Richard Lester's innovative film, the Beatles' debut feature, is a timewarp memento of that brief 1963-4 phase in their history known as Beatlemania. The plot is minimal. The band play themselves, preparing for a television special in London while dodging their over-exuberant fans. They are not all that keen on rehearsals or run-throughs and are always goofing-off at crucial moments. Worse, Paul's aged grandfather (Wilfrid Brambell) tags along, and his behaviour far exceeds in anarchic cussedness anything they can throw up. You may wonder why they keep excusing him on the grounds that at least he's clean. It's an in-joke referring to his role as the senior rag-and-bone man in TV's Steptoe and Son.
Richard Lester, already an old hand on TV commercials, directs inventively, using cine-verite techniques, speeded-up action, jump editing, even occasional surrealism. The Beatles are impressive buskers, and many asides are their own, rather than the screenwriter Alun Owen's, such as: "What do you call the hairstyle you're wearing?" "Arthur". The black-and-white film is packed with evocative numbers, including "I Should Have Known Better", "All My Loving", "Can't Buy Me Love", and "She Loves You".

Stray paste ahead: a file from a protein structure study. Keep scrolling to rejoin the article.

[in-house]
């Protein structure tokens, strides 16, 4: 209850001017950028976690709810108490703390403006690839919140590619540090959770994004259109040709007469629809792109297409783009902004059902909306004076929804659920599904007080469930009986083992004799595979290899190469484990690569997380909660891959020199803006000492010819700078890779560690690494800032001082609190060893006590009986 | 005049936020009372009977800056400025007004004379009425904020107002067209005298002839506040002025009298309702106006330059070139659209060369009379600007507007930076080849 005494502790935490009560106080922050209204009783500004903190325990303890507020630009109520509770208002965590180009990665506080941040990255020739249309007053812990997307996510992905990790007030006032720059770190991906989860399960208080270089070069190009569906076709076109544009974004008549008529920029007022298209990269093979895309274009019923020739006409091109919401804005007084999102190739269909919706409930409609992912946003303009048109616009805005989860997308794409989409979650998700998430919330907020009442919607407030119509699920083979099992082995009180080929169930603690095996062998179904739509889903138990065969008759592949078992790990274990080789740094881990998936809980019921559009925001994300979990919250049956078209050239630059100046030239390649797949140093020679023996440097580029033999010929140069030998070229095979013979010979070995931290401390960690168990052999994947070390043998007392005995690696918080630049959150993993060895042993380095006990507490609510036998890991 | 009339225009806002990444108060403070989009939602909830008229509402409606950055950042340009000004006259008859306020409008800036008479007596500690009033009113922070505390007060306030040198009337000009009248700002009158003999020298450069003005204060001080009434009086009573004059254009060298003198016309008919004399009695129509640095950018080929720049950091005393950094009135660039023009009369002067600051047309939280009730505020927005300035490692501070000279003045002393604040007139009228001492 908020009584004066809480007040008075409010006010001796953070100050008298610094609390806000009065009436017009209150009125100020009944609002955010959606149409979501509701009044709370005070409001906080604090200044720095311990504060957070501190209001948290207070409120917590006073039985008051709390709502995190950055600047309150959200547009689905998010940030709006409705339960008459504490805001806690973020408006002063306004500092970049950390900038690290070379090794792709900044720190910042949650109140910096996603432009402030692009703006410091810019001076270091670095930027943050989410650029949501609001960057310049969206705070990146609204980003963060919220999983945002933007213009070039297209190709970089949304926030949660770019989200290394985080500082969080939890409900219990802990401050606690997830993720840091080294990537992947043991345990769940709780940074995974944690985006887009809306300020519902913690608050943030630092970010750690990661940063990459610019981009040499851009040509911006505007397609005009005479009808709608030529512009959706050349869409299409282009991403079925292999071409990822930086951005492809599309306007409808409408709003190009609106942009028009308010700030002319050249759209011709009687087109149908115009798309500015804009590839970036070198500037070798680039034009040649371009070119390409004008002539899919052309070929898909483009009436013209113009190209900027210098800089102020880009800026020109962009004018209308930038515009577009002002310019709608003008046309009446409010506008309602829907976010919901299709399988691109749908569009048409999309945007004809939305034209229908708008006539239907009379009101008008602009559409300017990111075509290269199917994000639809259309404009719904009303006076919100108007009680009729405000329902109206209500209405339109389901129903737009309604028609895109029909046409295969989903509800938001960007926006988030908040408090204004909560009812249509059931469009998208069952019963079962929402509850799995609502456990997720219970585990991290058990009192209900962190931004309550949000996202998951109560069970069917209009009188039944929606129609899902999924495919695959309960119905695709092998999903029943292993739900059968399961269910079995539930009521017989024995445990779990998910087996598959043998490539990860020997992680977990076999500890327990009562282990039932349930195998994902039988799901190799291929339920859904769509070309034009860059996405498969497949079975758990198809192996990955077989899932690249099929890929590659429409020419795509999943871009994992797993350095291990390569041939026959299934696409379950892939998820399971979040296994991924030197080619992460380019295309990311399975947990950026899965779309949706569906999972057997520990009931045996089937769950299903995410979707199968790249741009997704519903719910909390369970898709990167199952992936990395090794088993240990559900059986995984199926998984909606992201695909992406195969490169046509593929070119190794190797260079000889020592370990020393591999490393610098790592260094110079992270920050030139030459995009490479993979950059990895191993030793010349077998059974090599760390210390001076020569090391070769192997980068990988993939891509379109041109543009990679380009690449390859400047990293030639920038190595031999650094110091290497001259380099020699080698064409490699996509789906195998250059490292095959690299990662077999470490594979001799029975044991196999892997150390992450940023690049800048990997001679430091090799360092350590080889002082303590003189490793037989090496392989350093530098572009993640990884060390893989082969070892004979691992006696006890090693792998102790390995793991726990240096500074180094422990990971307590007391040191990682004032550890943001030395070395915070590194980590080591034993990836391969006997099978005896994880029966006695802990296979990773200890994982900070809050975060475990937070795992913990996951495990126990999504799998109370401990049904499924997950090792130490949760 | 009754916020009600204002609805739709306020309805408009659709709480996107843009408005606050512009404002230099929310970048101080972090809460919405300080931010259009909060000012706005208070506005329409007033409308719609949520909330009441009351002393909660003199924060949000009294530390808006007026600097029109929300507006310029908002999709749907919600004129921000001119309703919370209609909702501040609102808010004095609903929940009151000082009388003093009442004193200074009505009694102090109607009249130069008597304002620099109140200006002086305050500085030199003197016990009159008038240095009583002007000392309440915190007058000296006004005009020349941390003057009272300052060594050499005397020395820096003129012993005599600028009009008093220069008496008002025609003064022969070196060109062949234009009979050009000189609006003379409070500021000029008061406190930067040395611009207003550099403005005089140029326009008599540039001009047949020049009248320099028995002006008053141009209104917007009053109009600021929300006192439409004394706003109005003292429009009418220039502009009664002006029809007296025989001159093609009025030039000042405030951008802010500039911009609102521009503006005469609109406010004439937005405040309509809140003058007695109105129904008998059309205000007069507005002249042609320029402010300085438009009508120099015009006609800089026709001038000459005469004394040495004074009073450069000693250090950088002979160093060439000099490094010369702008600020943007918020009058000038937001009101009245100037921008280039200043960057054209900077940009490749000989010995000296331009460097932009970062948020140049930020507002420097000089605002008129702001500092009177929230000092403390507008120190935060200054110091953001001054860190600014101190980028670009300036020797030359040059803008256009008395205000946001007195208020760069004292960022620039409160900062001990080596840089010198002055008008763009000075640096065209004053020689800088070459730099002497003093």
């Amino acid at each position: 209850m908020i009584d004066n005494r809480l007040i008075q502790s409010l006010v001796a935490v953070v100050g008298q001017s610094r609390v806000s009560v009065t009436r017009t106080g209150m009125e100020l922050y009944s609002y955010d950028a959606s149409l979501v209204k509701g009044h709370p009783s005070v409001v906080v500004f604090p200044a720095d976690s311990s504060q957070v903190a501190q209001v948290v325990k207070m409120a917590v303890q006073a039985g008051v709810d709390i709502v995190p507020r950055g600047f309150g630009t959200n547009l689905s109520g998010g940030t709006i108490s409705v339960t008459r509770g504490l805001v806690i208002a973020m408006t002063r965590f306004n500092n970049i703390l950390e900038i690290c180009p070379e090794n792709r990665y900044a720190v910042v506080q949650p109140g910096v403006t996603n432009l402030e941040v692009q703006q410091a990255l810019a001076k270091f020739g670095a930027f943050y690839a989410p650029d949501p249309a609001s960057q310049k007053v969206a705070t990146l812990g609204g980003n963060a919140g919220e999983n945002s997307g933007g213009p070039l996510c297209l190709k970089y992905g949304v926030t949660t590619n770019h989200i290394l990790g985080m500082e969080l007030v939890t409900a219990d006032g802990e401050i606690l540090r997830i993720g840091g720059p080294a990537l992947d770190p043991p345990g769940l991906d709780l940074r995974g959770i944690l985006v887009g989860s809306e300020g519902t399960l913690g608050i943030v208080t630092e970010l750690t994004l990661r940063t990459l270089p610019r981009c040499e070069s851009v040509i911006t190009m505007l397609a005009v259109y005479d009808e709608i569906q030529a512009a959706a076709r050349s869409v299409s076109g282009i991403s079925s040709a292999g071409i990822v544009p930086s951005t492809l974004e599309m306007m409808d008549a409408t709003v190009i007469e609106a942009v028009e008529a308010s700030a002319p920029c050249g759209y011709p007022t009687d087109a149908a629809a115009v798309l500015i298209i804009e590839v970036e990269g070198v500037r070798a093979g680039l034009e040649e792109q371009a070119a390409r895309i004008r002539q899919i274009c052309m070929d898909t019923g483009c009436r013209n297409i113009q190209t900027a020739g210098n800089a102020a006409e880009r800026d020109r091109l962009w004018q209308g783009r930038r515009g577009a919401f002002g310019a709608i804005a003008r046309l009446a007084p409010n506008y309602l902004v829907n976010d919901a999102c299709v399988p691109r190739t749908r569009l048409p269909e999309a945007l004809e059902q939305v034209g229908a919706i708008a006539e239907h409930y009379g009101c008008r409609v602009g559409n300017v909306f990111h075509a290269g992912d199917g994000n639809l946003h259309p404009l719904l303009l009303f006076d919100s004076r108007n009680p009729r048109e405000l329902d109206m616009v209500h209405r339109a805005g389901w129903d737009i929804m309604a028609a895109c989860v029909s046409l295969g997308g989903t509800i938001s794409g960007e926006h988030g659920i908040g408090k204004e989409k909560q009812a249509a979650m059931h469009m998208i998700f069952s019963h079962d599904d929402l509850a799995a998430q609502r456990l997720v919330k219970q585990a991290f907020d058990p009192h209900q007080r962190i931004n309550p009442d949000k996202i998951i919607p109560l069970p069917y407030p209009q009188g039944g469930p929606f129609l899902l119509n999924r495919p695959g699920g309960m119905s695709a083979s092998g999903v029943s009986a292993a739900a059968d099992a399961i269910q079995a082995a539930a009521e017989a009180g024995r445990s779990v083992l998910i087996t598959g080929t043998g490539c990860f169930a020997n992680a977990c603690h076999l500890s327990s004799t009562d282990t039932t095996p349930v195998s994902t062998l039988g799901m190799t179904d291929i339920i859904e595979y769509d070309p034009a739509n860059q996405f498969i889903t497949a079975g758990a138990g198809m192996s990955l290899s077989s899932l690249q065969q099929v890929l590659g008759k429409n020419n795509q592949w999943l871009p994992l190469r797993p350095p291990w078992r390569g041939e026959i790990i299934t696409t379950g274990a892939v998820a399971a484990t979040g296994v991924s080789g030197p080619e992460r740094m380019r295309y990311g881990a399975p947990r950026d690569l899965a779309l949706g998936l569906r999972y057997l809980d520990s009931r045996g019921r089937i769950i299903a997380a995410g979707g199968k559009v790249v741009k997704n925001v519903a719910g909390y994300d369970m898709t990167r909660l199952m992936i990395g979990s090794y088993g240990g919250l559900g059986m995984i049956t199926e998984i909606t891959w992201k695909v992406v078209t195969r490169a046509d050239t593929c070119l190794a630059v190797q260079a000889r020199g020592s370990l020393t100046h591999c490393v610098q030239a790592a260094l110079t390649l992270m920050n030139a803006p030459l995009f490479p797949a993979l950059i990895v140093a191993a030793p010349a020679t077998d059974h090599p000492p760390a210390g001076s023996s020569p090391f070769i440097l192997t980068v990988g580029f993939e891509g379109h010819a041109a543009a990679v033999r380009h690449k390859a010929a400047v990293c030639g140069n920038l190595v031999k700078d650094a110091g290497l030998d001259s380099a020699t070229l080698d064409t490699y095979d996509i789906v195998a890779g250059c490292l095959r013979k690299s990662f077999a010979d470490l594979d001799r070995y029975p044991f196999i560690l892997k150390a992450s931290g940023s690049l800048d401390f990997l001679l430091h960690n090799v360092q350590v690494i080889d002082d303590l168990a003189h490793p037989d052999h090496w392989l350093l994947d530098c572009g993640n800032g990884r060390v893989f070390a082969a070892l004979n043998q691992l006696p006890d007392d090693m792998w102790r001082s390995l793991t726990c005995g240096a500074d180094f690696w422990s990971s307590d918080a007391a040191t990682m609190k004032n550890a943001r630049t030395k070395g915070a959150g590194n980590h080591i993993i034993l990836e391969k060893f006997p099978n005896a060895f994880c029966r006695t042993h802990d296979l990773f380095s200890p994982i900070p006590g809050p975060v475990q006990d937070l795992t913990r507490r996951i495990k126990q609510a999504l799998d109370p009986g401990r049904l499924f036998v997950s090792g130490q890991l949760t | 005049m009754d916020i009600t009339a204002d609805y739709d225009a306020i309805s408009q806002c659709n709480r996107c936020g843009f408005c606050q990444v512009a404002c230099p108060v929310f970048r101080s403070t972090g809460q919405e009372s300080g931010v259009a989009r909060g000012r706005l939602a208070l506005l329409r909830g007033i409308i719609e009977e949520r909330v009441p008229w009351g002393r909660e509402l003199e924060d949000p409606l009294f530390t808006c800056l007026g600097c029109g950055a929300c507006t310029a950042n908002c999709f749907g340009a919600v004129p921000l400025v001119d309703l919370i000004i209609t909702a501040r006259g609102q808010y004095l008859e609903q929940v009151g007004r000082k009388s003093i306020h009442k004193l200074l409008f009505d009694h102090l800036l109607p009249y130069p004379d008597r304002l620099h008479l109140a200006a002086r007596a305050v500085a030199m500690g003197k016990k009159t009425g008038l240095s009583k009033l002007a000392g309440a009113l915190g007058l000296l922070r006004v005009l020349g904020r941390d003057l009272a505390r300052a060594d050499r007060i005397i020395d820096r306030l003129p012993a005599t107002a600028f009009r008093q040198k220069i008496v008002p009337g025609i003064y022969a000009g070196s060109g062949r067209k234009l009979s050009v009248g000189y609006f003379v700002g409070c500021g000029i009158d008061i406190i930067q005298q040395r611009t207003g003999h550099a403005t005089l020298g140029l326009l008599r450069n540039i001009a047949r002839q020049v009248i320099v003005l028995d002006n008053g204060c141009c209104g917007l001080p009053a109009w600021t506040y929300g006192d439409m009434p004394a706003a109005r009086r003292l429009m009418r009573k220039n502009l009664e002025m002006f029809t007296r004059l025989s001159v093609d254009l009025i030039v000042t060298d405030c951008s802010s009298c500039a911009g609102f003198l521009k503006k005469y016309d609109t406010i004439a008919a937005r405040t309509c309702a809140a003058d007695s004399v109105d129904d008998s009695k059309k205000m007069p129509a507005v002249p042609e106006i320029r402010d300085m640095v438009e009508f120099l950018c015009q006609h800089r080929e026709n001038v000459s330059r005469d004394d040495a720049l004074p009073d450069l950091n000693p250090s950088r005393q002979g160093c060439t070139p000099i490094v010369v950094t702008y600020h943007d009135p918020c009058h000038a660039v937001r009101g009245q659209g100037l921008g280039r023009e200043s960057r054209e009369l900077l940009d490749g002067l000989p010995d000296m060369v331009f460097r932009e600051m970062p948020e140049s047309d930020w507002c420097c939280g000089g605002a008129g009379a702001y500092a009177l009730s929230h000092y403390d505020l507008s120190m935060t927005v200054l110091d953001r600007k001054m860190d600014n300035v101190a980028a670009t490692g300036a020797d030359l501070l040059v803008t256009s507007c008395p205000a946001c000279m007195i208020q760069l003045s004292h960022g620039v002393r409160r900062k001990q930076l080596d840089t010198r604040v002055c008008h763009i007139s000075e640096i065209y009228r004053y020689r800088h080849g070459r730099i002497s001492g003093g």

London in the first half of the 1960s seems very different. So many policemen on the beat. Such smartly turned-out teenagers, the girls in neat skirts, the boys wearing ties. Keep your eyes peeled and you may even spot a young Phil Collins among the fans. This is also the film that gave the world the word 'grotty', but it is not a description to apply to this eternal delight which nevertheless is completely of its time.